spring gusts …
a swirl of dead leaves
in the dugout


10 Responses

  1. parishaiku Says:

    Thank you, Tinywords! I feel so honored that you selected one of my haiku for publication. Take care and be well! Warm regards, Anna

  2. Lesley Says:

    hi Anna, I know the feeling– missing baseball a lot!

  3. Jeff Hoagland Says:

    Excellent baseball haiku – I am able to catch much of spring, slipping into the woods, following a stream, but there is no replacement for this sport. I am really missing the season

  4. papagreenbean Says:

    I love a good baseball-ku. This is appropriate to the times. Well crafted—one of my favorite!

  5. Sabra Says:

    Baseball!?!?!? I thought you meant a boat! It works fine that way, too.. I did wonder why you didn't just call it a canoe.. :)

  6. Peter Newton Says:

    Also, the ghosts of Little League days in those swirling leaves. You never forget the highs and lows of the dugout.

  7. parishaiku Says:

    It seems that many of us will remember spring 2020 as the spring without baseball … just swirling dead leaves in the dugouts … I am so happy to read here that my haiku stirred a few hearts. <3 Thank you for your comments, which I cherish.

  8. Alan Summers Says:

    spring gusts …
    a swirl of dead leaves
    in the dugout



    Dugouts are iconic in TV series and movies, not to mention Peter Doig and Friday the 13th!

  9. parishaiku Says:

    Thank you, Alan! Let's hope that in 2021 the dugouts will be filled with baseball players and not dead leaves … and the stadiums and arenas, stands and bleachers, filled with spectators, everywhere, too …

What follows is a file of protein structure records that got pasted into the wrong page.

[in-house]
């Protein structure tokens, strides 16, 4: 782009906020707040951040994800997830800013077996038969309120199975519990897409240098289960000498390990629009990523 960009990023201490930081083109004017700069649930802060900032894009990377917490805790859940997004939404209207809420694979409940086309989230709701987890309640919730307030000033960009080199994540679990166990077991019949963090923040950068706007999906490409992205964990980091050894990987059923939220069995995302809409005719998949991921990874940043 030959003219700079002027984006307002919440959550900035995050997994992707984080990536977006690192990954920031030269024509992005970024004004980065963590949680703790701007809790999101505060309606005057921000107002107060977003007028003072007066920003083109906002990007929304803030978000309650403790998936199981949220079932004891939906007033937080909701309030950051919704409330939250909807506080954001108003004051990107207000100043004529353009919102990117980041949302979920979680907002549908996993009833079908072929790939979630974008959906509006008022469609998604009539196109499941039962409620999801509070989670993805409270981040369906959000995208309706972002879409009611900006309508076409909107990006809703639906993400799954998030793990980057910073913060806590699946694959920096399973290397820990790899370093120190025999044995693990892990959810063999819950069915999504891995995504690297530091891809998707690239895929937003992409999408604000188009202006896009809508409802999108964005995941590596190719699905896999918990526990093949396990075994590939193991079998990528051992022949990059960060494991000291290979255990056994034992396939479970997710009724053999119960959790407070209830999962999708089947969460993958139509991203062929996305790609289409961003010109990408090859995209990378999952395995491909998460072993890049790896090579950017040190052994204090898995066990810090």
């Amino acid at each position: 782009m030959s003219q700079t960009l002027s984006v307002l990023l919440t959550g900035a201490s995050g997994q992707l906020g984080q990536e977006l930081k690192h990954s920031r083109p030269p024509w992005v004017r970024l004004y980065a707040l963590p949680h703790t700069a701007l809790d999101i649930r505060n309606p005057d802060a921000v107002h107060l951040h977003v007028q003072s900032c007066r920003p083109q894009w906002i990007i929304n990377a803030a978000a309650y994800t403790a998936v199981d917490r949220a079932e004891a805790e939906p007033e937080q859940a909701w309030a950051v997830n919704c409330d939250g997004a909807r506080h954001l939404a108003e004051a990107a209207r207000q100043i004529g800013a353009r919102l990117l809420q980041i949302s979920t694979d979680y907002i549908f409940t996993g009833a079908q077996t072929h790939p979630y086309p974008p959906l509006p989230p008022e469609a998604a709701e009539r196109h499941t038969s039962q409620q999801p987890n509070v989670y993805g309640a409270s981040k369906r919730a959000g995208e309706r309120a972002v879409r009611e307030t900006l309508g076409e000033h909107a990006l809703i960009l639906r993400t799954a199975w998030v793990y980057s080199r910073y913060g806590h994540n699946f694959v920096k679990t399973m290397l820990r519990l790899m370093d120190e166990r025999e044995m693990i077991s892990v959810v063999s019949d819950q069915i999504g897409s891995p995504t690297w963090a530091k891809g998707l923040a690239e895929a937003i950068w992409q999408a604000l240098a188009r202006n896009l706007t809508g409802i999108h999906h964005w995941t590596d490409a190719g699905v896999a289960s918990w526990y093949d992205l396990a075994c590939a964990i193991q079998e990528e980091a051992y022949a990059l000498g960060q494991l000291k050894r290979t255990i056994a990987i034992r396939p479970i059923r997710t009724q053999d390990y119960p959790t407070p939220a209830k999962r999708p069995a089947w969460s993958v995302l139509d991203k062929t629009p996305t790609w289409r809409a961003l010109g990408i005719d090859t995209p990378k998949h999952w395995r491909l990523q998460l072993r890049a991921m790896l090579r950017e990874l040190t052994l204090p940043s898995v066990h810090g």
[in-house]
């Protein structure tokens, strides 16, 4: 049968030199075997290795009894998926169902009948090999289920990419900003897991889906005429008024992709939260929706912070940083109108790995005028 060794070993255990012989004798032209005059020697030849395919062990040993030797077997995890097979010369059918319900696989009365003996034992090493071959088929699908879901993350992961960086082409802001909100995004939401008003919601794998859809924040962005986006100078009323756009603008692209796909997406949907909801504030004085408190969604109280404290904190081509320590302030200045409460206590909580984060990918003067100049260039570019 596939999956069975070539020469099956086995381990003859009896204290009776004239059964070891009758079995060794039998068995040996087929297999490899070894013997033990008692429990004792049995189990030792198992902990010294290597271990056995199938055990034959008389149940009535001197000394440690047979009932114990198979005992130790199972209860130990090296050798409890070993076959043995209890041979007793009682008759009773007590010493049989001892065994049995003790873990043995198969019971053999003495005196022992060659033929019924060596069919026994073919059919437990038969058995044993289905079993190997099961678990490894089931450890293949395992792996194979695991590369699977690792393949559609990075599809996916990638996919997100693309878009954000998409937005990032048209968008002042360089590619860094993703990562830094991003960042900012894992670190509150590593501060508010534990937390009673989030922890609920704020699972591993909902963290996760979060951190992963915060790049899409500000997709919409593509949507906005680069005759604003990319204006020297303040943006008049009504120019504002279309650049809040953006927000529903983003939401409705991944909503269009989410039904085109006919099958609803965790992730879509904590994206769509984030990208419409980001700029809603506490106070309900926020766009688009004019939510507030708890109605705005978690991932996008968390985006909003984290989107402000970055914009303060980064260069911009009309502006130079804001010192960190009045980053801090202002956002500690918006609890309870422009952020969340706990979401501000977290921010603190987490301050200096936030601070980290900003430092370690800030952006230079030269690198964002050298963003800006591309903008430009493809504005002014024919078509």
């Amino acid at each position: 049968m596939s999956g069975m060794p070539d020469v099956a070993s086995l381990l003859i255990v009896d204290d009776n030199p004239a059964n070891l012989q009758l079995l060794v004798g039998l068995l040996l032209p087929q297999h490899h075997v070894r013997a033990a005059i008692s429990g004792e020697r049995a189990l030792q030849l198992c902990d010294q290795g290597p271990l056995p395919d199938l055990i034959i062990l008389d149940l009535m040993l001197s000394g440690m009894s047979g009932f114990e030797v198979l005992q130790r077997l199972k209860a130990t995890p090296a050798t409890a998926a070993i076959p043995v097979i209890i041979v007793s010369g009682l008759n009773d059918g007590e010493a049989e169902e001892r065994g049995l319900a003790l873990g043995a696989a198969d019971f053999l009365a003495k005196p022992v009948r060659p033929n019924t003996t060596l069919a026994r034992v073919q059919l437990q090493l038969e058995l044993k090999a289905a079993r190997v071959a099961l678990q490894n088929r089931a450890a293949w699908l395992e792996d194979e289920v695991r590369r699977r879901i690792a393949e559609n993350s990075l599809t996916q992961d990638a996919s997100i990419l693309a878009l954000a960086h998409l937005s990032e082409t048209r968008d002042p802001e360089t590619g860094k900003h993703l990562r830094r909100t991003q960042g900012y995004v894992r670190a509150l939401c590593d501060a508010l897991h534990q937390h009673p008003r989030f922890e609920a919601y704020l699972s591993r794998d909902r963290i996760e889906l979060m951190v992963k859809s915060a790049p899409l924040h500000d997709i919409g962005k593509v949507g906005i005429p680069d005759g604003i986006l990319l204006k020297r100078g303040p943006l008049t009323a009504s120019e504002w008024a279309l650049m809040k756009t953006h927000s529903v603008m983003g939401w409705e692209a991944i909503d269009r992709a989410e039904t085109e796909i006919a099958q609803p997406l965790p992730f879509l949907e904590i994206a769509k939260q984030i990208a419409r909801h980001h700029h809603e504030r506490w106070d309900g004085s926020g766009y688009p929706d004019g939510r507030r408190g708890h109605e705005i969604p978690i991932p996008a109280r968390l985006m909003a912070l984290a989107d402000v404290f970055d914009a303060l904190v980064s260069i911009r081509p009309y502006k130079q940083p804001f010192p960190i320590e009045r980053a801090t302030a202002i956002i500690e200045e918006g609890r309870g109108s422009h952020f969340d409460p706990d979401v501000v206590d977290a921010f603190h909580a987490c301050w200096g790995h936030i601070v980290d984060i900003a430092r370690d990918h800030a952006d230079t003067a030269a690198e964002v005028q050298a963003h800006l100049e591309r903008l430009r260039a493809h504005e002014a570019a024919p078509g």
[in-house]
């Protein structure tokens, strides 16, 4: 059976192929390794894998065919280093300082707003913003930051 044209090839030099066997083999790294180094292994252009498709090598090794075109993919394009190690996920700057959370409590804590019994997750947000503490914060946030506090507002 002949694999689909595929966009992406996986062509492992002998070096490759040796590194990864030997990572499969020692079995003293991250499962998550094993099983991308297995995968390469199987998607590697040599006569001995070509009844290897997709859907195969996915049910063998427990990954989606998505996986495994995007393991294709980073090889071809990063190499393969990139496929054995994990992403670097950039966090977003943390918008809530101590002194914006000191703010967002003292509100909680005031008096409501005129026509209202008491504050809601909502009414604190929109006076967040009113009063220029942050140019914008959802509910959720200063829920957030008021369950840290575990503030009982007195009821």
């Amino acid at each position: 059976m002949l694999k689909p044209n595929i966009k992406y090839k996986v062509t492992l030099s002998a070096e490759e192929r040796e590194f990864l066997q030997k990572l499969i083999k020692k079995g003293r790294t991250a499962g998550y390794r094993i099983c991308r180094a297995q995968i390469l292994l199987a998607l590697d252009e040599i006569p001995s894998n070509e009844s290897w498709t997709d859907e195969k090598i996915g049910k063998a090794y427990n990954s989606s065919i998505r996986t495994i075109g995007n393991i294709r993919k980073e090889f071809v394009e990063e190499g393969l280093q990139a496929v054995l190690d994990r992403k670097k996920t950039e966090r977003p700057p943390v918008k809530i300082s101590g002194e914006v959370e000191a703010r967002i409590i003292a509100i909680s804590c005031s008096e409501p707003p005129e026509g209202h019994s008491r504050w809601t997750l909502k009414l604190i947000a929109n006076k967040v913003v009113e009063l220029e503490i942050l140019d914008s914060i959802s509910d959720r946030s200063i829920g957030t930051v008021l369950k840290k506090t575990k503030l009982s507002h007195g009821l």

10. Alan Summers Says:

    Ah, so it was baseball dugouts! :-)

    I remember a fab Bristol (UK) nightclub called The Dug Out! :-)

    The Dug Out Club in Bristol which closed down in 1986, is the inspiration for a new play at the Tobacco Factory. The nightclub in Park Row shaped the Bristol music scene in the 60s, 70s and 80s. The play is based on real events, such as the targeting of the city in 1974 by the IRA.

    Now we have the invisible virus and no night clubs or pubs or cafes.

    There may be stopgap vaccines but not a magical universal one for a while.

    Perhaps we need to develop far more sophisticated holograms so we can be virtually with everyone else in the stadiums, but still pop to the kitchen to make a cup of tea, or snatch another brew from the fridge. :-)

    My wife, Karen Hoy, attended Live Aid (Bob Geldof, U2, Queen etc…) but I can only bear to do 100,000 people events if I'm being paid myself, as I have been in the past. :-) I'm more of a 7 or 8 people haiku workshop person, currently via Zoom at the moment. :-)


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